John Thaw and Dennis Waterman - April 1978 with Eric Morecambe and Ernie Wise, filming for the TV Programme - The Sweeney - Television 1960s Actors

Right you lot, pin your ears back and listen. No cop series now or in the future will ever match up to The Sweeney, and if you’re thinking even for a second of arguing about it, SHUT IT, YOU SLAGS!

Now we’ve got that out of our system I’ve got to tell you I’ve been dipping into my 16-disc Complete Sweeney box set. It only took a few episodes to get me chain-smoking, reminiscing about the positive virtues of flares and Cortinas, and drinking heavily, straight out of the bottle.

Can it really be over 40 years ago that it was first on? A dead giveaway is the lack of swearing. No F’ words in this show, but they didn’t need them because the language was colourful enough anyway. How many times did Regan get called an evil bastard? Then there was always the obligatory scene where they broke in on some hardcase blagger while he was in bed with some brass: “Look slag, I don’t give a toss who you have in your bed… Get your clothes on, you’re nicked!” Season 3 episode May had Regan saying, “If you weren’t who you are I’d kick your arse up to your shoulderblades.” Sheer poetry.


The Sweeney came about not long after Thames Television set up Euston Films Limited at the beginning of the 70s. One of their first projects was a series of 6×90 minute TV movies Each film was budgeted at £85,000, quite a lot at the time, but they made their money back in international sales. Most popular of the lot was a show called Regan, written by Ian Kennedy Martin, with John Thaw as the central character, a maverick Detective Inspector of the Flying Squad, the Metropolitan police’s elite armed-robbery unit,

The film was quickly spun off into a 13-episode series which derived its title from the Cockney rhyming slang for Flying Squad – “Sweeney Todd” – and TV history was made.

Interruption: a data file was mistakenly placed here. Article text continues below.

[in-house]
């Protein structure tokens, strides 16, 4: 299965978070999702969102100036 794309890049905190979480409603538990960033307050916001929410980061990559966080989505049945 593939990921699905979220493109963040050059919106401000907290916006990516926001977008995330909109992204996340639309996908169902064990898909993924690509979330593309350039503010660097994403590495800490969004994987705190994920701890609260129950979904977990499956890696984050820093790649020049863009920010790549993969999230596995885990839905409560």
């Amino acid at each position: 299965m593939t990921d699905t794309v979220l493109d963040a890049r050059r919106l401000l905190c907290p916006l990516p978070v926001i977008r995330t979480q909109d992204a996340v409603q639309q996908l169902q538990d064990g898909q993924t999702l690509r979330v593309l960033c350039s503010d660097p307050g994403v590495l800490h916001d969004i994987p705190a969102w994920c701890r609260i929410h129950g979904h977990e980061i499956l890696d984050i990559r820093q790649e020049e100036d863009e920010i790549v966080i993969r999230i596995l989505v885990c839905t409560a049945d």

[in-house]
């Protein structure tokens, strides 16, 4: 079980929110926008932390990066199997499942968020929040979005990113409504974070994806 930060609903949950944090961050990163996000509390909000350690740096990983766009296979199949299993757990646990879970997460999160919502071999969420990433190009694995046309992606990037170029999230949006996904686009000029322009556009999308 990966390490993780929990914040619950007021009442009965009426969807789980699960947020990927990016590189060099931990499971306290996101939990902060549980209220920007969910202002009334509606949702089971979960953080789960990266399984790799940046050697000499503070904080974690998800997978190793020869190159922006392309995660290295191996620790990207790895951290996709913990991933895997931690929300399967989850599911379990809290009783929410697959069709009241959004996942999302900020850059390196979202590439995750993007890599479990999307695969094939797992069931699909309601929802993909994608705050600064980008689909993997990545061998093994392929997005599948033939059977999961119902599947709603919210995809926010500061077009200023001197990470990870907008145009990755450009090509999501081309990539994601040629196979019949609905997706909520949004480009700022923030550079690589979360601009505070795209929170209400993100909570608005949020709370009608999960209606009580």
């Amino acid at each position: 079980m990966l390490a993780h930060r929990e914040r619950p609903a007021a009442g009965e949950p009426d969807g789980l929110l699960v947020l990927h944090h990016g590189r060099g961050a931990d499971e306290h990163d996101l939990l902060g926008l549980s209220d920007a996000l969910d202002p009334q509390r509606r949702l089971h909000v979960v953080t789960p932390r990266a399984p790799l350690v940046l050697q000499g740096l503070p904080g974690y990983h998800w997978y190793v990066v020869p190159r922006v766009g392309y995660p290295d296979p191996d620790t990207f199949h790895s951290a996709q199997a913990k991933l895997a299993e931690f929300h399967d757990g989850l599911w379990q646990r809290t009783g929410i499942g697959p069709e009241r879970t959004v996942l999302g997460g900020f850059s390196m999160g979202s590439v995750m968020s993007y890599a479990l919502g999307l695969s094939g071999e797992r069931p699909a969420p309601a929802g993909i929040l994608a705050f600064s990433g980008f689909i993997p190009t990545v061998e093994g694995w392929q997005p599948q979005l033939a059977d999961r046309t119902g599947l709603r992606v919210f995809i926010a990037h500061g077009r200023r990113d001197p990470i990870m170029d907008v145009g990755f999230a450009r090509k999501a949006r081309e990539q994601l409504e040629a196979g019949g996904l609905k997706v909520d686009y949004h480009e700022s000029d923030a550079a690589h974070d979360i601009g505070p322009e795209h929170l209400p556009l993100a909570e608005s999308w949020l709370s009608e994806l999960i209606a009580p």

The Sweeney was like nothing that had ever appeared on British TV before, a hard-hitting, action-packed 48 minutes with dog-eared cops breaking all the rules to bring down some very nasty bastards.

Think back to the series as a whole and the memories that surface are the boys piling out of the back of a transit, mob-handed, to take on the blaggers at the scene of their crimes. Inevitably Dennis Waterman’s George Carter gets a bloody nose – “looks like it’s schnozzle’s birthday again!”

The show was actually made at a lightning pace. Throughout The Sweeney’s four series, writers were apparently given a month to write each script, but many were delivered in just a few days. With only a ten-day shooting schedule it’s amazing they managed to keep the quality so high throughout the entire 54 episodes.

It’s easy to see that The Sweeney was influenced by contemporary cop shows like The French Connection and Dirty Harry. Regan and Carter weren’t much different from the villains they were out to catch, and their off time was spent drinking and womanising.

One of the first shows that set the tone was the classic episode, Ringer. While Regan is ‘on the nest’ with his latest bird, a small-time criminal nicks his car, which has a series of surveillance photographs in the boot. The bad lad takes them to their subjects – top local gang boss Brian Blessed and his tough henchmen Ian Hendry and Alan Lake. When Regan and Carter arrive at the dodgy garage where the stolen car has been taken, they put the frighteners on the thieves.

“Who are you anyway?” asks the lad with lots of false bravado, prompting Regan’s now-legendary reply: “We’re The Sweeney son, and we haven’t had any dinner!”

Of course the series provoked a lot of controversy, giving the public an image of the police that was a helluva way from Dixon of Dock Green. Mind you, it was probably more accurate – at the time of transmission, a prominent officer in the Squad was under investigation and was eventually imprisoned for corruption.

The Sweeney was shot on location around London on 16mm film, which gave it a grainy and realistic look. Unfortunately the shows don’t look anywhere near as good as, say, the ITC shows like Danger Man, The Saint and Man In A Suitcase that were shot in studios on 35mm, but you can get them on Blu-ray these days my son.